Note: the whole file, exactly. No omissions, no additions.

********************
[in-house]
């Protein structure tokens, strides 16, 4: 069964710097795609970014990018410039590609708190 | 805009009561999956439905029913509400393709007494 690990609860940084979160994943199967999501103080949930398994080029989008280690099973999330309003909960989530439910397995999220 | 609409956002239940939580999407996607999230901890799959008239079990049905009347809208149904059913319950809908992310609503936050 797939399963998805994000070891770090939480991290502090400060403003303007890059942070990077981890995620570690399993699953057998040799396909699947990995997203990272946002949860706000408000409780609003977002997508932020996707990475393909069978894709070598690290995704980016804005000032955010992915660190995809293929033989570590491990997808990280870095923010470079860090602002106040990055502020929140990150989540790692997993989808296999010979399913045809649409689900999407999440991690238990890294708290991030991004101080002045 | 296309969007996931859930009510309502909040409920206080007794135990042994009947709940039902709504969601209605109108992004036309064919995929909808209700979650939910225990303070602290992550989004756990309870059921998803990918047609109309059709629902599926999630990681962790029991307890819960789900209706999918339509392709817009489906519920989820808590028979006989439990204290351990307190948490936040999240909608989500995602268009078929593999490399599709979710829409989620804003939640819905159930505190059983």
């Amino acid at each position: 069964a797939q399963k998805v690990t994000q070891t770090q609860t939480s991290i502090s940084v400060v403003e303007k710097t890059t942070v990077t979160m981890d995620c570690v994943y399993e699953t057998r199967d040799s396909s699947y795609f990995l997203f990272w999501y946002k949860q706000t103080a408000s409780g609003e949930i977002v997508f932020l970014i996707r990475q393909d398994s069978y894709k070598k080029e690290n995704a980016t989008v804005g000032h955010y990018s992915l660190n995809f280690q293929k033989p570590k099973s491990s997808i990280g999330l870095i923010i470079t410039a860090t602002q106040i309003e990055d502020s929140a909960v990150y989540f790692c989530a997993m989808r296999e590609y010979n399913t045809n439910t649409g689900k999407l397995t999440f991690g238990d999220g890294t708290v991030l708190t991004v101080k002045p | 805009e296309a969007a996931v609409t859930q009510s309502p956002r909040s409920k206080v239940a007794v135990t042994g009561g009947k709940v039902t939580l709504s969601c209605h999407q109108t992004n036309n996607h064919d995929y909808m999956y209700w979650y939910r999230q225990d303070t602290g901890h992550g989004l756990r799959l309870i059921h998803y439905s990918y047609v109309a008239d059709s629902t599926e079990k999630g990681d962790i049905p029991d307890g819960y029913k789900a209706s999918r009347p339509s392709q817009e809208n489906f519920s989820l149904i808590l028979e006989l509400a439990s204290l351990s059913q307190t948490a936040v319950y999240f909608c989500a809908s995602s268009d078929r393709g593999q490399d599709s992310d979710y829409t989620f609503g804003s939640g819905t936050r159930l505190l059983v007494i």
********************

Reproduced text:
[in-house]
């Protein structure tokens, strides 16, 4: 069964710097795609970014990018410039590609708190 | 805009009561999956439905029913509400393709007494 690990609860940084979160994943199967999501103080949930398994080029989008280690099973999330309003909960989530439910397995999220 | 609409956002239940939580999407996607999230901890799959008239079990049905009347809208149904059913319950809908992310609503936050 797939399963998805994000070891770090939480991290502090400060403003303007890059942070990077981890995620570690399993699953057998040799396909699947990995997203990272946002949860706000408000409780609003977002997508932020996707990475393909069978894709070598690290995704980016804005000032955010992915660190995809293929033989570590491990997808990280870095923010470079860090602002106040990055502020929140990150989540790692997993989808296999010979399913045809649409689900999407999440991690238990890294708290991030991004101080002045 | 296309969007996931859930009510309502909040409920206080007794135990042994009947709940039902709504969601209605109108992004036309064919995929909808209700979650939910225990303070602290992550989004756990309870059921998803990918047609109309059709629902599926999630990681962790029991307890819960789900209706999918339509392709817009489906519920989820808590028979006989439990204290351990307190948490936040999240909608989500995602268009078929593999490399599709979710829409989620804003939640819905159930505190059983």
């Amino acid at each position: 069964a797939q399963k998805v690990t994000q070891t770090q609860t939480s991290i502090s940084v400060v403003e303007k710097t890059t942070v990077t979160m981890d995620c570690v994943y399993e699953t057998r199967d040799s396909s699947y795609f990995l997203f990272w999501y946002k949860q706000t103080a408000s409780g609003e949930i977002v997508f932020l970014i996707r990475q393909d398994s069978y894709k070598k080029e690290n995704a980016t989008v804005g000032h955010y990018s992915l660190n995809f280690q293929k033989p570590k099973s491990s997808i990280g999330l870095i923010i470079t410039a860090t602002q106040i309003e990055d502020s929140a909960v990150y989540f790692c989530a997993m989808r296999e590609y010979n399913t045809n439910t649409g689900k999407l397995t999440f991690g238990d999220g890294t708290v991030l708190t991004v101080k002045p | 805009e296309a969007a996931v609409t859930q009510s309502p956002r909040s409920k206080v239940a007794v135990t042994g009561g009947k709940v039902t939580l709504s969601c209605h999407q109108t992004n036309n996607h064919d995929y909808m999956y209700w979650y939910r999230q225990d303070t602290g901890h992550g989004l756990r799959l309870i059921h998803y439905s990918y047609v109309a008239d059709s629902t599926e079990k999630g990681d962790i049905p029991d307890g819960y029913k789900a209706s999918r009347p339509s392709q817009e809208n489906f519920s989820l149904i808590l028979e006989l509400a439990s204290l351990s059913q307190t948490a936040v319950y999240f909608c989500a809908s995602s268009d078929r393709g593999q490399d599709s992310d979710y829409t989620f609503g804003s939640g819905t936050r159930l505190l059983v007494i």